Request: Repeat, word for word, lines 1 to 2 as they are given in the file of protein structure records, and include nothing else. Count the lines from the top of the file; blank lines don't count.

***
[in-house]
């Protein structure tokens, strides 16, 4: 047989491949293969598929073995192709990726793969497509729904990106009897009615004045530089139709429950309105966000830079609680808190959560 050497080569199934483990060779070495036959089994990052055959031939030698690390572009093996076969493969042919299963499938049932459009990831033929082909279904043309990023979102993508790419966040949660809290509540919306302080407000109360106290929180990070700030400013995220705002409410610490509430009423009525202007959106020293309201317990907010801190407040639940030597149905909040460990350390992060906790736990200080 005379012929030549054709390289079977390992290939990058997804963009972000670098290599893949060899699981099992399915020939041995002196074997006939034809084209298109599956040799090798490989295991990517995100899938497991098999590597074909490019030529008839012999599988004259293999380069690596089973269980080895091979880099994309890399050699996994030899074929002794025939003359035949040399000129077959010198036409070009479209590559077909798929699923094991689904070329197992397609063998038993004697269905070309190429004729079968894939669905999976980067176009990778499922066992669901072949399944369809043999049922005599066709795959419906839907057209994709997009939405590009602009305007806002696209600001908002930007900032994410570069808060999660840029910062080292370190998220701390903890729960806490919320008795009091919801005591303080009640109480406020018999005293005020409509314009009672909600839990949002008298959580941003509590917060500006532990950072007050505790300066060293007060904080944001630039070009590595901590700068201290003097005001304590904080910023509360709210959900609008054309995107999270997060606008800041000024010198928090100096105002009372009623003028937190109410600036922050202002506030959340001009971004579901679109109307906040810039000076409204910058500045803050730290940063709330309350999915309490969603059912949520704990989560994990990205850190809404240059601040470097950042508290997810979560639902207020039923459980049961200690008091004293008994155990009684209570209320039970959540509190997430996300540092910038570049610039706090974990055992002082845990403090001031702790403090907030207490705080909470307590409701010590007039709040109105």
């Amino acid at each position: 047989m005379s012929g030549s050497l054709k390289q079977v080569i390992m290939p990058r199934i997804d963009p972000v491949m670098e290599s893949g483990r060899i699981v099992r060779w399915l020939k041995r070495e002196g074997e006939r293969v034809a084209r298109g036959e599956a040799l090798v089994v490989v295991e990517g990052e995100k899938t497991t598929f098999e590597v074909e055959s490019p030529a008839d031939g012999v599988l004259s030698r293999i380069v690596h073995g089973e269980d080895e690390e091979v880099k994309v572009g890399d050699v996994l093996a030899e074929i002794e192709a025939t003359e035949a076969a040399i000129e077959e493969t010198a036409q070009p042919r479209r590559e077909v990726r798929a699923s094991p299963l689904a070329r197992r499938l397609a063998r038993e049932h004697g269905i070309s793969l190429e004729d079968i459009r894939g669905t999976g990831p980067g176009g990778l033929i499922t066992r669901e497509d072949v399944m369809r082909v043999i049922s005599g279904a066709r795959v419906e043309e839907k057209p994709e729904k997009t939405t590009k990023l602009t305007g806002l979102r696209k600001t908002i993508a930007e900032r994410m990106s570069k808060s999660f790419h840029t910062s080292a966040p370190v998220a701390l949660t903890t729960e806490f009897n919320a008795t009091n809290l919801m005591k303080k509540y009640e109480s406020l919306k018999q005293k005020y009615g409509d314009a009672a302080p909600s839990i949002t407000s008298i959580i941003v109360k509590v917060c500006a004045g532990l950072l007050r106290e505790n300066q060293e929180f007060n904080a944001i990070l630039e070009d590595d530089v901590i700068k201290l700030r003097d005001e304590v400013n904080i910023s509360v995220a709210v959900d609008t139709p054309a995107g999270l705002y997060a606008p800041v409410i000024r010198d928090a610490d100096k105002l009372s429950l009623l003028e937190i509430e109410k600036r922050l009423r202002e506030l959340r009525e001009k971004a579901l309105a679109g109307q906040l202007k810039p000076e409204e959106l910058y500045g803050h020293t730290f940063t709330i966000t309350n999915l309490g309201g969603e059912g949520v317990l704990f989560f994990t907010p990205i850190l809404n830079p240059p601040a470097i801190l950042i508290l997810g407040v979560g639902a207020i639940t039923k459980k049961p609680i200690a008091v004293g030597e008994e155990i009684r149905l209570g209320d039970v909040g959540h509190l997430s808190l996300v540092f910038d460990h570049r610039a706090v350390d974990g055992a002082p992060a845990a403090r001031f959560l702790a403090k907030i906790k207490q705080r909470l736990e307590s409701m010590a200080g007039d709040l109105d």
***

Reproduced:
[in-house]
């Protein structure tokens, strides 16, 4: 047989491949293969598929073995192709990726793969497509729904990106009897009615004045530089139709429950309105966000830079609680808190959560 050497080569199934483990060779070495036959089994990052055959031939030698690390572009093996076969493969042919299963499938049932459009990831033929082909279904043309990023979102993508790419966040949660809290509540919306302080407000109360106290929180990070700030400013995220705002409410610490509430009423009525202007959106020293309201317990907010801190407040639940030597149905909040460990350390992060906790736990200080 005379012929030549054709390289079977390992290939990058997804963009972000670098290599893949060899699981099992399915020939041995002196074997006939034809084209298109599956040799090798490989295991990517995100899938497991098999590597074909490019030529008839012999599988004259293999380069690596089973269980080895091979880099994309890399050699996994030899074929002794025939003359035949040399000129077959010198036409070009479209590559077909798929699923094991689904070329197992397609063998038993004697269905070309190429004729079968894939669905999976980067176009990778499922066992669901072949399944369809043999049922005599066709795959419906839907057209994709997009939405590009602009305007806002696209600001908002930007900032994410570069808060999660840029910062080292370190998220701390903890729960806490919320008795009091919801005591303080009640109480406020018999005293005020409509314009009672909600839990949002008298959580941003509590917060500006532990950072007050505790300066060293007060904080944001630039070009590595901590700068201290003097005001304590904080910023509360709210959900609008054309995107999270997060606008800041000024010198928090100096105002009372009623003028937190109410600036922050202002506030959340001009971004579901679109109307906040810039000076409204910058500045803050730290940063709330309350999915309490969603059912949520704990989560994990990205850190809404240059601040470097950042508290997810979560639902207020039923459980049961200690008091004293008994155990009684209570209320039970959540509190997430996300540092910038570049610039706090974990055992002082845990403090001031702790403090907030207490705080909470307590409701010590007039709040109105």